Dying trees on beach foreshore to be removed
TREES lining Byron Bay's Main Beach will be removed next week due to concerns over public safety.
A Byron Shire Council spokesman said following advice from an independent arborist, they would be removing 13 casuarina and two banksia trees on the Main Beach foreshore at Byron Bay next week.
The trees are in the park stretching from the Byron Bay Surf Lifesaving Club to the Clarks Beach car park.
The spokesman said many of the trees were planted approximately 30 years ago after sand mining in the area and they are reaching the end of their natural life.
He said the trees have been in poor health for some time and in late 2017 the council contracted an independent arborist to assess them and their potential to pose a risk to public safety.
The arborist advised the council 15 trees should be removed because they are dead or dying, and 15 others needed to have dead branches pruned.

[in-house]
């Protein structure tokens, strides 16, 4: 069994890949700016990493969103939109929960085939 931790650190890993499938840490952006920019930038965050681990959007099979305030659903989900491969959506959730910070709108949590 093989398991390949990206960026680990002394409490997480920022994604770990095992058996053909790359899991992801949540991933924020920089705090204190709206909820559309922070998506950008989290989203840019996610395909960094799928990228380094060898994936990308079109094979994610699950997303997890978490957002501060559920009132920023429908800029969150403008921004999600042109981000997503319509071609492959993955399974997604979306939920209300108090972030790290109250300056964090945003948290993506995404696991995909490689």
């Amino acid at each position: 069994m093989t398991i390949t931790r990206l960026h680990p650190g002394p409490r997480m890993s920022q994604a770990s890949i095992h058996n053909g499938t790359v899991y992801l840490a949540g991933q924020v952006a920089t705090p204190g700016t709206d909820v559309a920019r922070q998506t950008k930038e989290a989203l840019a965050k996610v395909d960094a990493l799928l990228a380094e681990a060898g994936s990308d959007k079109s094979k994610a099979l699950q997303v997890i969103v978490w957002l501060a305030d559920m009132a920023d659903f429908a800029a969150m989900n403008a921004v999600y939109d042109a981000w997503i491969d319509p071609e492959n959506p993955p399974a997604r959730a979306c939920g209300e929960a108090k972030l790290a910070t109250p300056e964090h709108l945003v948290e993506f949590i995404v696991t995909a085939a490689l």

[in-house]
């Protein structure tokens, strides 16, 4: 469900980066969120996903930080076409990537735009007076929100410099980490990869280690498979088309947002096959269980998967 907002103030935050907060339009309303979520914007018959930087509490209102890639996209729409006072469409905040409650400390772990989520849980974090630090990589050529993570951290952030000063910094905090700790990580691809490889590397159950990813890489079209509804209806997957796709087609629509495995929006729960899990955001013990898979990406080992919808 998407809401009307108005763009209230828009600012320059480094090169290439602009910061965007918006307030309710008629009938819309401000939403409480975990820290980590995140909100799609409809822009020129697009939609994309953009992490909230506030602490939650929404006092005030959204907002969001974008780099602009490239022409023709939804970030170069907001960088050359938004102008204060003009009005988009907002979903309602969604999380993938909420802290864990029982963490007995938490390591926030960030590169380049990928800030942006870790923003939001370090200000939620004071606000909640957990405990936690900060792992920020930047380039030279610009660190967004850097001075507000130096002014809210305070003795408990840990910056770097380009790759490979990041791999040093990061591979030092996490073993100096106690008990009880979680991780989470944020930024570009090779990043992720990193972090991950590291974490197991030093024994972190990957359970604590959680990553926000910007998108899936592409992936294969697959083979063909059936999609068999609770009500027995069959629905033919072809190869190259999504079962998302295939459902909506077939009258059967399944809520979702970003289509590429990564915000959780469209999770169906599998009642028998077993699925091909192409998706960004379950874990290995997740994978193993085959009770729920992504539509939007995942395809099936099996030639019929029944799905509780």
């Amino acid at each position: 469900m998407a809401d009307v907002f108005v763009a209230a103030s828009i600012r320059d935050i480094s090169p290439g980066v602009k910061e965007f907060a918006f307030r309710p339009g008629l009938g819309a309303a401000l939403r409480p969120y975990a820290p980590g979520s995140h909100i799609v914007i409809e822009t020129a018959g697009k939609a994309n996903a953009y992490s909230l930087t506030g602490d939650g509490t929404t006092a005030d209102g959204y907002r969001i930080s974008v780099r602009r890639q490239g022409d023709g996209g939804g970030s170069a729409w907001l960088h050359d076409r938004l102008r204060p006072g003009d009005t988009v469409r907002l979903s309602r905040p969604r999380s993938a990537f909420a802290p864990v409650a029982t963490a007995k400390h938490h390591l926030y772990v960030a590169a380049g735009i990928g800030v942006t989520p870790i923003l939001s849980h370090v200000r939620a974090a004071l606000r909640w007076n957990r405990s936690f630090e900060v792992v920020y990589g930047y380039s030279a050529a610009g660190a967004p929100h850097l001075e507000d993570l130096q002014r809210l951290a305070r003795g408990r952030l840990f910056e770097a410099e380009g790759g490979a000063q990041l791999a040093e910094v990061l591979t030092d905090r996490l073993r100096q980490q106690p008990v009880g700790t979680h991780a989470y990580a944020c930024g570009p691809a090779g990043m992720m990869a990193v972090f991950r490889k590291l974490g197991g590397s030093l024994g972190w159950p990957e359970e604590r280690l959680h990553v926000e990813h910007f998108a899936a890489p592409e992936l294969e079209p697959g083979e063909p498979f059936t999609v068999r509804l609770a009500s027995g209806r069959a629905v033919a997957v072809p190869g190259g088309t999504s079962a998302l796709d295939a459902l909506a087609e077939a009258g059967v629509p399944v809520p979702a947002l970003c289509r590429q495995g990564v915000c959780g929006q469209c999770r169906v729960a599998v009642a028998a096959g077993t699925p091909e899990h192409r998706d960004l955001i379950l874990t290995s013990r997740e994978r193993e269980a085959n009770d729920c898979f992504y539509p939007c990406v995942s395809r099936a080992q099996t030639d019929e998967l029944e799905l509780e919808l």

Phil Holloway, Director Infrastructure Services, said the council understands that the community values trees in parks but the ones that are earmarked for removal pose a risk to people who may be walking or sitting underneath them.
"These trees are at the end of their lifespan, are in poor health or have already died and for this reason they need to be removed,” Mr Holloway said.
"This stretch of foreshore attracts large numbers of tourists and we don't want anyone getting hurt by an unstable tree, or by a falling limb.
"Council has a strict policy for compensatory planting and for every tree we remove, we will be planting three littoral rainforest trees that are local species and are more suitable for the area.
All works will be carried out by a qualified arborist in accordance with the recommendations of the Australian Standard AS 4373-2007 pruning of amenity trees.
Weather permitting the works will be carried out on Wednesday November 7.